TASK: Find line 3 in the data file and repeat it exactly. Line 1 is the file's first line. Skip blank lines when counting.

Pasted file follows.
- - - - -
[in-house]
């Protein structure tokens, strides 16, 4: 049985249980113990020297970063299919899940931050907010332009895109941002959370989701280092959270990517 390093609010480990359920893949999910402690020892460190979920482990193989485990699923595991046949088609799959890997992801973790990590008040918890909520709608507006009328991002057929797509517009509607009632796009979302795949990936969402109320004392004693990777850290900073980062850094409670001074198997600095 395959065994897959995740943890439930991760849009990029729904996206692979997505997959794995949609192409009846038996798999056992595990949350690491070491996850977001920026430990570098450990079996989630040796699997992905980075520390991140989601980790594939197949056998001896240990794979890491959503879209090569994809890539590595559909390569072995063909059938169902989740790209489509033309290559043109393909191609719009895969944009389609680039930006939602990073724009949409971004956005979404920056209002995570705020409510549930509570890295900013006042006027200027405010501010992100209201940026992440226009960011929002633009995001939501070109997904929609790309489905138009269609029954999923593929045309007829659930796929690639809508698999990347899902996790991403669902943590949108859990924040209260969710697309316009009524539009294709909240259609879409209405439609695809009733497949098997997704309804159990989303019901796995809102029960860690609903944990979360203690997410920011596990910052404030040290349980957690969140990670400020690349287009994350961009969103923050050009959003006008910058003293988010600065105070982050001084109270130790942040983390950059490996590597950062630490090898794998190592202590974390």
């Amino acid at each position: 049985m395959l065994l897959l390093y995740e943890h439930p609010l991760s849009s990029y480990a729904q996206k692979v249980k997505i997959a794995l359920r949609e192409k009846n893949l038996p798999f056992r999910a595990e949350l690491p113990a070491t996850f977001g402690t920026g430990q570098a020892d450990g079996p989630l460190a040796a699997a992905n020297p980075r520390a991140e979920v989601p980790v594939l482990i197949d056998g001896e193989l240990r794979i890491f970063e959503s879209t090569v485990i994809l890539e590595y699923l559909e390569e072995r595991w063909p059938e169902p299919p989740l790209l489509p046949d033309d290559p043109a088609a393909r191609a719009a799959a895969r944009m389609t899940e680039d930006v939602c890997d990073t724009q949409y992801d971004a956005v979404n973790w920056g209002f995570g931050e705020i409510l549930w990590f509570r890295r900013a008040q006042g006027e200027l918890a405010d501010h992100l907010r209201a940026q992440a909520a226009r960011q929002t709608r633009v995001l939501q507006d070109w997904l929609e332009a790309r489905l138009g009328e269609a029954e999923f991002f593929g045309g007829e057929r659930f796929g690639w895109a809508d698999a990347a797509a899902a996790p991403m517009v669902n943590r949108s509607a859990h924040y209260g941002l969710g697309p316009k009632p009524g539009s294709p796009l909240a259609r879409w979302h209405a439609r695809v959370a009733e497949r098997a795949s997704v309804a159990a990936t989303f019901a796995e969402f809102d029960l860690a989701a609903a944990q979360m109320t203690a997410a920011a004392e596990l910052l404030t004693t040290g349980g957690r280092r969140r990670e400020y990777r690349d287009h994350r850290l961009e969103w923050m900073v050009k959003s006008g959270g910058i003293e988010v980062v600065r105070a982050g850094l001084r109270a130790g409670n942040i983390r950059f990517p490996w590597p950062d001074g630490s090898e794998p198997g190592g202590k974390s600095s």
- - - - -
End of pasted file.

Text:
């Amino acid at each position: 049985m395959l065994l897959l390093y995740e943890h439930p609010l991760s849009s990029y480990a729904q996206k692979v249980k997505i997959a794995l359920r949609e192409k009846n893949l038996p798999f056992r999910a595990e949350l690491p113990a070491t996850f977001g402690t920026g430990q570098a020892d450990g079996p989630l460190a040796a699997a992905n020297p980075r520390a991140e979920v989601p980790v594939l482990i197949d056998g001896e193989l240990r794979i890491f970063e959503s879209t090569v485990i994809l890539e590595y699923l559909e390569e072995r595991w063909p059938e169902p299919p989740l790209l489509p046949d033309d290559p043109a088609a393909r191609a719009a799959a895969r944009m389609t899940e680039d930006v939602c890997d990073t724009q949409y992801d971004a956005v979404n973790w920056g209002f995570g931050e705020i409510l549930w990590f509570r890295r900013a008040q006042g006027e200027l918890a405010d501010h992100l907010r209201a940026q992440a909520a226009r960011q929002t709608r633009v995001l939501q507006d070109w997904l929609e332009a790309r489905l138009g009328e269609a029954e999923f991002f593929g045309g007829e057929r659930f796929g690639w895109a809508d698999a990347a797509a899902a996790p991403m517009v669902n943590r949108s509607a859990h924040y209260g941002l969710g697309p316009k009632p009524g539009s294709p796009l909240a259609r879409w979302h209405a439609r695809v959370a009733e497949r098997a795949s997704v309804a159990a990936t989303f019901a796995e969402f809102d029960l860690a989701a609903a944990q979360m109320t203690a997410a920011a004392e596990l910052l404030t004693t040290g349980g957690r280092r969140r990670e400020y990777r690349d287009h994350r850290l961009e969103w923050m900073v050009k959003s006008g959270g910058i003293e988010v980062v600065r105070a982050g850094l001084r109270a130790g409670n942040i983390r950059f990517p490996w590597p950062d001074g630490s090898e794998p198997g190592g202590k974390s600095s």